450g (1lb) trimmed rhubarb
50g (2oz) caster sugar
100ml double cream
100ml custard, chilled
2 teaspoons Pernod
Preheat the oven to 200C (400F, Gas mark 6). Cut the rhubarb into roughly 5cm chunks and put into a roasting dish. Sprinkle over the sugar and put into the oven until the rhubarb is tender and just collapsing. Take care not to overcook it because you want to keep the bright colour. Drain it and chill until cold. Whip the cream to soft peaks and when the rhubarb is cold mix all together, including the cold custard and Pernod.
It’s often a close call at this time of year as to which will make the earliest appearance. Will it be the first cuckoo of spring or the first of several uninitiated Farmers’ Market customers labouring under the misapprehension that they should be asking for “spring” lamb?
Some butchers will no doubt be selling expensive cuts of lambs born around Christmas and reared in barns to meet the early market which, although tender, will have little flavour after such a short life. A mature hogget born last spring and with a full season’s grazing behind it is a much better bet, especially for a lamb tagine.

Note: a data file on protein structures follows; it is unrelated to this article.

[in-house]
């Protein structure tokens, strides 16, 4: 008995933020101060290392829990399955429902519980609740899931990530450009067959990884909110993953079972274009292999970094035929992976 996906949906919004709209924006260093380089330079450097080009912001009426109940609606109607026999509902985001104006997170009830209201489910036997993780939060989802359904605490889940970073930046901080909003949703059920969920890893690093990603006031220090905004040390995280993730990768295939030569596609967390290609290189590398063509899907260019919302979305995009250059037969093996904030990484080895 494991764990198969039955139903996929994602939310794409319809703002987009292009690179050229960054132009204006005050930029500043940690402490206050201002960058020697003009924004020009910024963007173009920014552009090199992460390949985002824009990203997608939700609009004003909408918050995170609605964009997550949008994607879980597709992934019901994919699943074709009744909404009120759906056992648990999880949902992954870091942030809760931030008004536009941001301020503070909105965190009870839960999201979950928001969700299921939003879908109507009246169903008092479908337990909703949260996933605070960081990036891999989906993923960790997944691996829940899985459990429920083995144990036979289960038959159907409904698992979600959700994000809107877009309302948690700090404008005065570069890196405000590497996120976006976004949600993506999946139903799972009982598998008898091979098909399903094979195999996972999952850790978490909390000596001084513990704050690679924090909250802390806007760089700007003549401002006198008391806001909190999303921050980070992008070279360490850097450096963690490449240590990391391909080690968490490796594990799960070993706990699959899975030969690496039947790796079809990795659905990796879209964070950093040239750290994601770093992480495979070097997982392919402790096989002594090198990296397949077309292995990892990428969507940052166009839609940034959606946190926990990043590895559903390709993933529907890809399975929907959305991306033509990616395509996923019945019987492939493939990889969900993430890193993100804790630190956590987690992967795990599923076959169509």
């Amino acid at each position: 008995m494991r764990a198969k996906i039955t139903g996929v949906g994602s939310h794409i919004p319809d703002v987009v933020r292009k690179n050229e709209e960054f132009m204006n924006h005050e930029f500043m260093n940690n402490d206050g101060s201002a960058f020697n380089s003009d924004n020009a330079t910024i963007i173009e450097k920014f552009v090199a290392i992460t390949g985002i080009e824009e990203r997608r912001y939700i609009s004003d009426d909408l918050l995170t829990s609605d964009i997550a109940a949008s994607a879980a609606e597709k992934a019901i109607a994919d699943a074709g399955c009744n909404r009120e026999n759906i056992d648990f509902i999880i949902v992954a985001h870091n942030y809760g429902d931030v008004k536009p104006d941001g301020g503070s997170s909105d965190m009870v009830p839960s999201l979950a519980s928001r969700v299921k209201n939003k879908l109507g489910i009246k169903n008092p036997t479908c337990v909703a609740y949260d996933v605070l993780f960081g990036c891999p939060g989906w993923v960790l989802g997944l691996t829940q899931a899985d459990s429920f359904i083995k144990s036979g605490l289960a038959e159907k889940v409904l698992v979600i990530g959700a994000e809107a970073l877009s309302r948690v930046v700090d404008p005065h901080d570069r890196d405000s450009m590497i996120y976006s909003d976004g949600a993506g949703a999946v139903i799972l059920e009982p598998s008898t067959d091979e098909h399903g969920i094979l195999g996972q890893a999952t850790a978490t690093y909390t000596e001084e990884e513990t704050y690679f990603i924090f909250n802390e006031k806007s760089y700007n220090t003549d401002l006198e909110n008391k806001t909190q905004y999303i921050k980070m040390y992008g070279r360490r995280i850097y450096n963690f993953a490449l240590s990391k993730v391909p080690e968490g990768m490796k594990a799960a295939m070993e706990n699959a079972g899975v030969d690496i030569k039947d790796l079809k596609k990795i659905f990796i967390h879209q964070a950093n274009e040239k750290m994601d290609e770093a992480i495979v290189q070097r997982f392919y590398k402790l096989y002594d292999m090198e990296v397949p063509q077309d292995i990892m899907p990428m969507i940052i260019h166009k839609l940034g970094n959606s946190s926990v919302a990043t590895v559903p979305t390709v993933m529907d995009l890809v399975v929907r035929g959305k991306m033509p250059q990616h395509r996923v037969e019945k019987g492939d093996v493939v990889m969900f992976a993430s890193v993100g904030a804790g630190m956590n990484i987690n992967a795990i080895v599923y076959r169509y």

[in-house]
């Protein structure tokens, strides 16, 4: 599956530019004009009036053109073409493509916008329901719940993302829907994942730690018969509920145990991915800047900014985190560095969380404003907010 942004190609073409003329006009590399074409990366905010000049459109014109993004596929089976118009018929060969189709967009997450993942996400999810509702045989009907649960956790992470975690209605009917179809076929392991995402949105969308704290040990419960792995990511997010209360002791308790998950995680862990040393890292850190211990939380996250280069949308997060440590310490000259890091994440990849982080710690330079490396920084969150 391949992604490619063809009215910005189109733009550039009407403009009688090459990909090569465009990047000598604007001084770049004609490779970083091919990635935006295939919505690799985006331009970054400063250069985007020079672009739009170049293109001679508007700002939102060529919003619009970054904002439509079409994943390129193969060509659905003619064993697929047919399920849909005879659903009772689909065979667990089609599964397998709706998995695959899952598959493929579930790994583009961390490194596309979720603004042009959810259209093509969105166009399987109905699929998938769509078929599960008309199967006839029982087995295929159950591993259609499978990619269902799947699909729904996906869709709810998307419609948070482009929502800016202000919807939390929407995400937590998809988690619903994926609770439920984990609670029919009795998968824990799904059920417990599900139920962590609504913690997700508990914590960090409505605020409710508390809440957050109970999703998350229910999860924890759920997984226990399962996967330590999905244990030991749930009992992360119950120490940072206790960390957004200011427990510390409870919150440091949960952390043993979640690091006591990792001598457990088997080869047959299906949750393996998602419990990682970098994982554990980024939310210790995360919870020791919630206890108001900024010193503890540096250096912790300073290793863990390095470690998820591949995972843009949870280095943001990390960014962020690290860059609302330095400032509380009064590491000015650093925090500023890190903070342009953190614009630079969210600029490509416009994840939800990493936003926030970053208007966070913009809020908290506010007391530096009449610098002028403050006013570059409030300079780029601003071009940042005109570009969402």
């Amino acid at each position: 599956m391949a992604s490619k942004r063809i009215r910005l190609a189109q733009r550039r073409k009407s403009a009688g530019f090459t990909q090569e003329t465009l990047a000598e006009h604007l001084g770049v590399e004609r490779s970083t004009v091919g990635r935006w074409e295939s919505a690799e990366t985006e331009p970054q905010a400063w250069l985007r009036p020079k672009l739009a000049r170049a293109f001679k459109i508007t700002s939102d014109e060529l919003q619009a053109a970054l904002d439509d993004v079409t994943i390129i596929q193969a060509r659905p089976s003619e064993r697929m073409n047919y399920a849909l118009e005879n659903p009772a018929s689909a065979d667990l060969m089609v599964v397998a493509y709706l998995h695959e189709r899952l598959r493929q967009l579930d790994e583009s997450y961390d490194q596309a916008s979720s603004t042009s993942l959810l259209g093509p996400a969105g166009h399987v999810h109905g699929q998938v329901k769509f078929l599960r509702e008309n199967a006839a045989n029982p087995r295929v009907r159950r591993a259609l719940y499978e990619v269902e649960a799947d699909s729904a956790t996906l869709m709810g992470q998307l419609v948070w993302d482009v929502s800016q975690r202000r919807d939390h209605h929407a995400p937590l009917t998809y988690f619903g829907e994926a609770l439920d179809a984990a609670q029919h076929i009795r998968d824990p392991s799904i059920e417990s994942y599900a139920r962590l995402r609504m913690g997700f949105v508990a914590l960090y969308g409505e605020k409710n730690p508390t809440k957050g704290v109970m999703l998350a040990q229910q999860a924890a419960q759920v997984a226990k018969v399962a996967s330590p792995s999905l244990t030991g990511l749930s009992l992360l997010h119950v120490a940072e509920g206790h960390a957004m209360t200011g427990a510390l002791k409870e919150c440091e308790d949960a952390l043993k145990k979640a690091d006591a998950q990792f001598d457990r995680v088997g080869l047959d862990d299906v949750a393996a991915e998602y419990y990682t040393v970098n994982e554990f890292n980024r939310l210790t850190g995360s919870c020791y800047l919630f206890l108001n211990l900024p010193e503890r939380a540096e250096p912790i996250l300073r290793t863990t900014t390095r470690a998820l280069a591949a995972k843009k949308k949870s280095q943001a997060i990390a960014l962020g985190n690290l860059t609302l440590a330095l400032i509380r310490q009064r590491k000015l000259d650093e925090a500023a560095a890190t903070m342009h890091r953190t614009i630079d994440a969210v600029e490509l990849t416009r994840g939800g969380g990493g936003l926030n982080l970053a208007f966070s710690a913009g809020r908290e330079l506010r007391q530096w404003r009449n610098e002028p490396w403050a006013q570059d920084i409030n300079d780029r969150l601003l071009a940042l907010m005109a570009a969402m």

Named after the crock that it’s cooked in, this Moroccan stew with spices and herbs is deliciously warming and is best cooked the day before to allow the flavours to mature, which is handy if you are entertaining.
The asparagus season, meanwhile, is getting closer as the weather gradually gets warmer. This risotto uses all of the asparagus spear, with the stalks going into the stock to enhance the flavour, and is a quick meal that could be ready in 15 minutes.
My pudding of the month might be better described as the “rhubarb of the month”. Yes, I know I did rhubarb last month, but we love it and in terms of seasonality there is little else available at this time of year. There is something about the sourness of a “fruit” like rhubarb combined with the subtle sweetness of custard that makes a great British pudding. I prefer to mix half custard and half cream so that the fool is not too rich, and a couple of teaspoons of the aniseed flavour of Pernod brings the fool alive. The Pernod is not detectable on tasting, but it makes the fool definitely delicious – and that’s not an April fool.